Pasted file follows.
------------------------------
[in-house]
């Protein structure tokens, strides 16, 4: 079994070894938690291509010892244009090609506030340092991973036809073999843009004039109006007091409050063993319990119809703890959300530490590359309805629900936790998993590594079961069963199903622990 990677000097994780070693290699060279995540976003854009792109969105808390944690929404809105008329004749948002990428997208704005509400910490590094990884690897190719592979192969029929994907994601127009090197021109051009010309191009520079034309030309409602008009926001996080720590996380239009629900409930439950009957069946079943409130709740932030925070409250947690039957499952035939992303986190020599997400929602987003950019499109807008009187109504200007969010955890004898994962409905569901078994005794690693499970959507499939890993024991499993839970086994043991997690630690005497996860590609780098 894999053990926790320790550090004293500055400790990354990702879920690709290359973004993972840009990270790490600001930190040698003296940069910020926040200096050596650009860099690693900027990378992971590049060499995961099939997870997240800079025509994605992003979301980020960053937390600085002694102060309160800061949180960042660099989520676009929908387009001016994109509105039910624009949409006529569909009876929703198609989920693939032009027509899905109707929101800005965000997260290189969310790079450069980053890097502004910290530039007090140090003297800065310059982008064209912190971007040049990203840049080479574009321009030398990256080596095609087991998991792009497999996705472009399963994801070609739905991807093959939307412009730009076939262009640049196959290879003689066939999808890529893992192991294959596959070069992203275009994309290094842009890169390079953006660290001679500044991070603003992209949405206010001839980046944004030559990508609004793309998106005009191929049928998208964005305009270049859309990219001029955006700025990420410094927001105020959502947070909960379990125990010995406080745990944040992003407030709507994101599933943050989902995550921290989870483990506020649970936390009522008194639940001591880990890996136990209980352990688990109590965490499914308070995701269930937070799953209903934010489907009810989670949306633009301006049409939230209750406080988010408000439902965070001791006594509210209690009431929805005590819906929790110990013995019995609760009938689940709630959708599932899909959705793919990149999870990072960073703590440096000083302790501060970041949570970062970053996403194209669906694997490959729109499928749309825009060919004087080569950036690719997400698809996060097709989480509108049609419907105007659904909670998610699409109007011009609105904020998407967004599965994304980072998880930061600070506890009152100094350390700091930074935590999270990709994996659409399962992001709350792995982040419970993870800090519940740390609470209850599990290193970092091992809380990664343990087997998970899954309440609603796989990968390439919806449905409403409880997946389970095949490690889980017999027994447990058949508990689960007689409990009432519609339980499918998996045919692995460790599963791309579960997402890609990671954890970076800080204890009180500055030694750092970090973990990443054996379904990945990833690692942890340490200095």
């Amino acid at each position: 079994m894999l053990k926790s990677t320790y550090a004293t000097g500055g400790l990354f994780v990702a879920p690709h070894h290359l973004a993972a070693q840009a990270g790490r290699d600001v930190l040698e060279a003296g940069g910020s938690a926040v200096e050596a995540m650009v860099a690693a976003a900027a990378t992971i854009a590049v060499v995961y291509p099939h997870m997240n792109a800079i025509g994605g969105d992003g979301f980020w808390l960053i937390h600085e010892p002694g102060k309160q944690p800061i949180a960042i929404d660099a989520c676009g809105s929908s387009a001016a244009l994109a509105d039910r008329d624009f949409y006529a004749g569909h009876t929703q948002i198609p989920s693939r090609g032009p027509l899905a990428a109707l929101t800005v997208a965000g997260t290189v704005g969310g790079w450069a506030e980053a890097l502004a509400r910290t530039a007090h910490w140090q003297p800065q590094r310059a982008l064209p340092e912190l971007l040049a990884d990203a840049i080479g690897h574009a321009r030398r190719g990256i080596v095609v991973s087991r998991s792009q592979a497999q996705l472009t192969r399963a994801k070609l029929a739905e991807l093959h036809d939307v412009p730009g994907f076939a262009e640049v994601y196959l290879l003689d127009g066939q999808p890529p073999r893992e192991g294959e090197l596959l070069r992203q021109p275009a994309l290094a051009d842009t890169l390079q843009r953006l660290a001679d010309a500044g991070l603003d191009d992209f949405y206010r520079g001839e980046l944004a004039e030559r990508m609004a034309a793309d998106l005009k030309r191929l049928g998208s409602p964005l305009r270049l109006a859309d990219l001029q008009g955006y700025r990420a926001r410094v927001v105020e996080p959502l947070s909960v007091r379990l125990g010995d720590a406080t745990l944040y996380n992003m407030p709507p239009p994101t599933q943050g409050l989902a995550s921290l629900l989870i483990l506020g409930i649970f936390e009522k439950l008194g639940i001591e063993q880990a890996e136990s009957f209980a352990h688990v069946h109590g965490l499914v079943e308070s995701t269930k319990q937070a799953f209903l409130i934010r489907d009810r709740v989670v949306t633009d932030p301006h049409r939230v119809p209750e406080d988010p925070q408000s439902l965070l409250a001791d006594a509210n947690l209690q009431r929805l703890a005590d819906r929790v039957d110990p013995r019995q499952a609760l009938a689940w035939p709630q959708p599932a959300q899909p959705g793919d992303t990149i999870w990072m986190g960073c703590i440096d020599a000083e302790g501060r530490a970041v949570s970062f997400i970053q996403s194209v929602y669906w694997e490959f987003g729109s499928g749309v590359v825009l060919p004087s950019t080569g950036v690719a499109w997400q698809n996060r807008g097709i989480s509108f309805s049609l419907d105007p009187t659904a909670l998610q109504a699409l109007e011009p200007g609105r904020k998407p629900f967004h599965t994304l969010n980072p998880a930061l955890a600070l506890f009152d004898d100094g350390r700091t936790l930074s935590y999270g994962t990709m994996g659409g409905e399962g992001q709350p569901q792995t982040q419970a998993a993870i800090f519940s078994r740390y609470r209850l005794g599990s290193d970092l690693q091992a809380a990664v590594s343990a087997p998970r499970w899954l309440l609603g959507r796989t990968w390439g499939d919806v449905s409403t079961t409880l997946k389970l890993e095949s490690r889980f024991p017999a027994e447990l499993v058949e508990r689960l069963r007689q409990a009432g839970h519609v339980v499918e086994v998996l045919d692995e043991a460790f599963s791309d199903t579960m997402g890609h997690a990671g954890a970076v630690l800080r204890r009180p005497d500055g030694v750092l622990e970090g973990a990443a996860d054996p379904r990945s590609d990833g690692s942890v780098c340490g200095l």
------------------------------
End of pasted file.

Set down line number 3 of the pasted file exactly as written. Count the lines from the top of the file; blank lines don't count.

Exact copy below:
């Amino acid at each position: 079994m894999l053990k926790s990677t320790y550090a004293t000097g500055g400790l990354f994780v990702a879920p690709h070894h290359l973004a993972a070693q840009a990270g790490r290699d600001v930190l040698e060279a003296g940069g910020s938690a926040v200096e050596a995540m650009v860099a690693a976003a900027a990378t992971i854009a590049v060499v995961y291509p099939h997870m997240n792109a800079i025509g994605g969105d992003g979301f980020w808390l960053i937390h600085e010892p002694g102060k309160q944690p800061i949180a960042i929404d660099a989520c676009g809105s929908s387009a001016a244009l994109a509105d039910r008329d624009f949409y006529a004749g569909h009876t929703q948002i198609p989920s693939r090609g032009p027509l899905a990428a109707l929101t800005v997208a965000g997260t290189v704005g969310g790079w450069a506030e980053a890097l502004a509400r910290t530039a007090h910490w140090q003297p800065q590094r310059a982008l064209p340092e912190l971007l040049a990884d990203a840049i080479g690897h574009a321009r030398r190719g990256i080596v095609v991973s087991r998991s792009q592979a497999q996705l472009t192969r399963a994801k070609l029929a739905e991807l093959h036809d939307v412009p730009g994907f076939a262009e640049v994601y196959l290879l003689d127009g066939q999808p890529p073999r893992e192991g294959e090197l596959l070069r992203q021109p275009a994309l290094a051009d842009t890169l390079q843009r953006l660290a001679d010309a500044g991070l603003d191009d992209f949405y206010r520079g001839e980046l944004a004039e030559r990508m609004a034309a793309d998106l005009k030309r191929l049928g998208s409602p964005l305009r270049l109006a859309d990219l001029q008009g955006y700025r990420a926001r410094v927001v105020e996080p959502l947070s909960v007091r379990l125990g010995d720590a406080t745990l944040y996380n992003m407030p709507p239009p994101t599933q943050g409050l989902a995550s921290l629900l989870i483990l506020g409930i649970f936390e009522k439950l008194g639940i001591e063993q880990a890996e136990s009957f209980a352990h688990v069946h109590g965490l499914v079943e308070s995701t269930k319990q937070a799953f209903l409130i934010r489907d009810r709740v989670v949306t633009d932030p301006h049409r939230v119809p209750e406080d988010p925070q408000s439902l965070l409250a001791d006594a509210n947690l209690q009431r929805l703890a005590d819906r929790v039957d110990p013995r019995q499952a609760l009938a689940w035939p709630q959708p599932a959300q899909p959705g793919d992303t990149i999870w990072m986190g960073c703590i440096d020599a000083e302790g501060r530490a970041v949570s970062f997400i970053q996403s194209v929602y669906w694997e490959f987003g729109s499928g749309v590359v825009l060919p004087s950019t080569g950036v690719a499109w997400q698809n996060r807008g097709i989480s509108f309805s049609l419907d105007p009187t659904a909670l998610q109504a699409l109007e011009p200007g609105r904020k998407p629900f967004h599965t994304l969010n980072p998880a930061l955890a600070l506890f009152d004898d100094g350390r700091t936790l930074s935590y999270g994962t990709m994996g659409g409905e399962g992001q709350p569901q792995t982040q419970a998993a993870i800090f519940s078994r740390y609470r209850l005794g599990s290193d970092l690693q091992a809380a990664v590594s343990a087997p998970r499970w899954l309440l609603g959507r796989t990968w390439g499939d919806v449905s409403t079961t409880l997946k389970l890993e095949s490690r889980f024991p017999a027994e447990l499993v058949e508990r689960l069963r007689q409990a009432g839970h519609v339980v499918e086994v998996l045919d692995e043991a460790f599963s791309d199903t579960m997402g890609h997690a990671g954890a970076v630690l800080r204890r009180p005497d500055g030694v750092l622990e970090g973990a990443a996860d054996p379904r990945s590609d990833g690692s942890v780098c340490g200095l």